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I would like to have function A() call B() as an inline macro, but I don't want B() to be visible to the world. I only want A() visible and if the user uses B() accidentally, I want a compiler error.

I know how to do it without inlining:

// a.h
void A(void);

// a.c
#include "b.h"
void A(void) { B(); }

If I #include "a.h", then I have access to A() but not B(). That's fine; that's what I want.

Now I want to do the same, but reduce one level of call complexity by inlining B into A, but I want to hide B.

// a.h
#include "b.h"
#define A() B()
#uninclude "b.h"   <----This is bogus, but I want the equivalent.


// main.c
#include "a.h"
A();  <-- ok
B();  <-- undefined function

This is for low-level firmware, where the call overhead does make a difference but I don't want to abandon high-level code management just for efficiency. In C++, this is trivial, but I am looking for cpp hacks to do it in pure C.

(In my case, a represents a HAL and b represents a BSP. The HAL is processor specific, while the BSP is board (PCB) specific)

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You know about #undef, right? –  Charlie Burns Oct 8 '13 at 0:26
    
It seems to me that "high-level code management" and "cpp hacks" are mutually exclusive. In general, you can't get the C compiler to stop a developer who is determined to ignore internal documentation; that's what code reviews are for. –  msw Oct 8 '13 at 0:26
    
@CharlieBurns -- I know about #undef, but how do you use it in this case? I can't #undef A. –  Mark Lakata Oct 8 '13 at 0:26
    
@MarkLakata, Sorry I think I misunderstood your question. –  Charlie Burns Oct 8 '13 at 0:28
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3 Answers

up vote 1 down vote accepted

If the only declaration b.h makes is a declaration of B and not a definition, then you can do this in a.h:

// a.h
static inline void A(void)
{
    #undef _B__H_  //need this if you have more than one of these inline declarations
    #include "b.h"
    B();
}

assuming b.h looks like this:

// b.h
#ifndef _B_H_
#define _B_H_
void B(void);
#endif

Then the declaration of B is in scope only within A.

In a.c, be sure to include b.h before a.h (or do #undef _B_H_ to force reloading b.h). Otherwise, you will get warnings or errors about incompatible scopes. (a.h includes b.h at local scope, while a.c includes b.h at file scope then ignores all of the remaining local scope includes.)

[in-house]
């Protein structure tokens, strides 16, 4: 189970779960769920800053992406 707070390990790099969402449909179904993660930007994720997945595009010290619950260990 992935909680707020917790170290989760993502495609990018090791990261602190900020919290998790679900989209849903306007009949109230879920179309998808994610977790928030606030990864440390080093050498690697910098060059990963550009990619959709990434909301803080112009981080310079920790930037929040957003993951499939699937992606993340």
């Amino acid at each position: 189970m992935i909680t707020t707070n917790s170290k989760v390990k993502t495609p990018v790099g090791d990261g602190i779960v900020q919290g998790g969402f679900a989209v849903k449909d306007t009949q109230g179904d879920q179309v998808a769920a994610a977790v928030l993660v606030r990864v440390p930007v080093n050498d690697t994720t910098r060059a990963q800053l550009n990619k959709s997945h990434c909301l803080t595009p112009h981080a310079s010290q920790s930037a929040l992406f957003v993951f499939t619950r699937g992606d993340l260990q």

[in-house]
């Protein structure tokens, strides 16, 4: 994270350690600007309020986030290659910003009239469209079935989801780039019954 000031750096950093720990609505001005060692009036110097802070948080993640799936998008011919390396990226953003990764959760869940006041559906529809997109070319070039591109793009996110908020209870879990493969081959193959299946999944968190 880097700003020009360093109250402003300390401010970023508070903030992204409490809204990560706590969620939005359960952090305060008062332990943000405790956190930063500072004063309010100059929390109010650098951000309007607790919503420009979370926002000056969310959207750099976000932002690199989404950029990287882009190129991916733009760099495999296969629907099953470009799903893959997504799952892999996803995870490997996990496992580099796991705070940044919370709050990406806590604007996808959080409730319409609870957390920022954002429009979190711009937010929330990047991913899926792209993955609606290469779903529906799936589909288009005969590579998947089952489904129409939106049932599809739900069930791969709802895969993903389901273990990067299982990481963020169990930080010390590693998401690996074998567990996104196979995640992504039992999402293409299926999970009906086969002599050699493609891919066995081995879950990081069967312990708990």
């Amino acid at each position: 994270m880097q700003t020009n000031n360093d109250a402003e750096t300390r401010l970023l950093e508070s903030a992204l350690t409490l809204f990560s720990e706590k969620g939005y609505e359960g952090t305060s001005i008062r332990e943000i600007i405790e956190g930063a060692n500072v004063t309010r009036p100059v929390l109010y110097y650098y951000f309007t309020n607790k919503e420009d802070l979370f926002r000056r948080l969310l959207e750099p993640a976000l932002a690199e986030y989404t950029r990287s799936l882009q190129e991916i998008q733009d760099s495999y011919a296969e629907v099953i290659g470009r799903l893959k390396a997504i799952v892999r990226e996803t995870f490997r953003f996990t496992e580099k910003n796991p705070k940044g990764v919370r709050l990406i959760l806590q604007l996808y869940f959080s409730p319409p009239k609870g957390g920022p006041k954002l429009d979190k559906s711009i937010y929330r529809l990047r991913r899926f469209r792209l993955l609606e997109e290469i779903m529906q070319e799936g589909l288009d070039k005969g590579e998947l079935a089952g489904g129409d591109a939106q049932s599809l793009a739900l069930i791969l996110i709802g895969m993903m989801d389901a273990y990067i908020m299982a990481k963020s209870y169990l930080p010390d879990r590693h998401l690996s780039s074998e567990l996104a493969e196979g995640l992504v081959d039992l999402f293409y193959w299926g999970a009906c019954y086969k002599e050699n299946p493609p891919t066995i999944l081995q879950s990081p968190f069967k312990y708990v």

This will also work if b.h makes additional declarations, as long as they are acceptable in the scope of a function body.

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There is a caveat for this, I think, that if b.h includes (directly or indirectly) any system headers, then it is undefined behaviour to #include those files at function scope; they can only be included at file scope. You're OK if those system headers were first included at file scope, but ensuring that might be tricky. –  Jonathan Leffler Oct 8 '13 at 0:34
    
This didn't work out of box, because I have other non-inline functions in b.h that can't be included from a.c (file level) without giving me scope warnings. –  Mark Lakata Oct 8 '13 at 0:40
    
That’s a shame, because this is the cleanest if b.h is suitable, since it does not play preprocessor games and leaves the name spaces clean. Perhaps it would be worth making a separate bClean.h that just declares B. But I expect B requires types for parameters or return value that are not shown in the question. –  Eric Postpischil Oct 8 '13 at 0:44
    
I found a workaround to make this the best solution and updated the answer. –  Mark Lakata Oct 8 '13 at 16:52
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If you do this:

#define B A
#include "b.h"
#undef B

This changes the definition of B in "b.h" to be a definition of A instead. This requires that b.h define B, not just declare it, so that might not be what you want.

Then after that, in the file where those lines appear, code can use A (with calls such as A()), but no declaration of B is in scope. So attempts to use B would result in compiler errors. (Other declarations made in b.h would be in scope.)

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This sort of works for the limited case, but I have other functions in Bspace that I don't want to automatically rename to Aspace. I want a.h to decide what gets inlined. I'll still give +1 because it might be useful in other situations. –  Mark Lakata Oct 8 '13 at 0:34
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#define A() (B)()
#define B() syntax error

People who write B() will get a syntax error reported (in some shape or form). People who write A() will generate a call to (B)(), which is OK.

This does not stop someone writing (B)() in the code, of course, but it is 80% of the way there.

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Neat trick. It is 99% of the way there for me... Someone could also use #include "b.h" to get around this as well, so if they are doing (B)() to get around it, they are just being spiteful. –  Mark Lakata Oct 8 '13 at 0:33
    
There's one problem/feature that this generates. In my case, it is a feature. It might be a problem for others. You can't include a.h in b.c now. This enforces the reference tree that a depends on b, but b does not depend on a. –  Mark Lakata Oct 8 '13 at 16:33
    
There are ways around that; it depends on whether you want to use them. One way is to have the code in b.c define something which means that a.h does not do the redefinition. –  Jonathan Leffler Oct 8 '13 at 16:58
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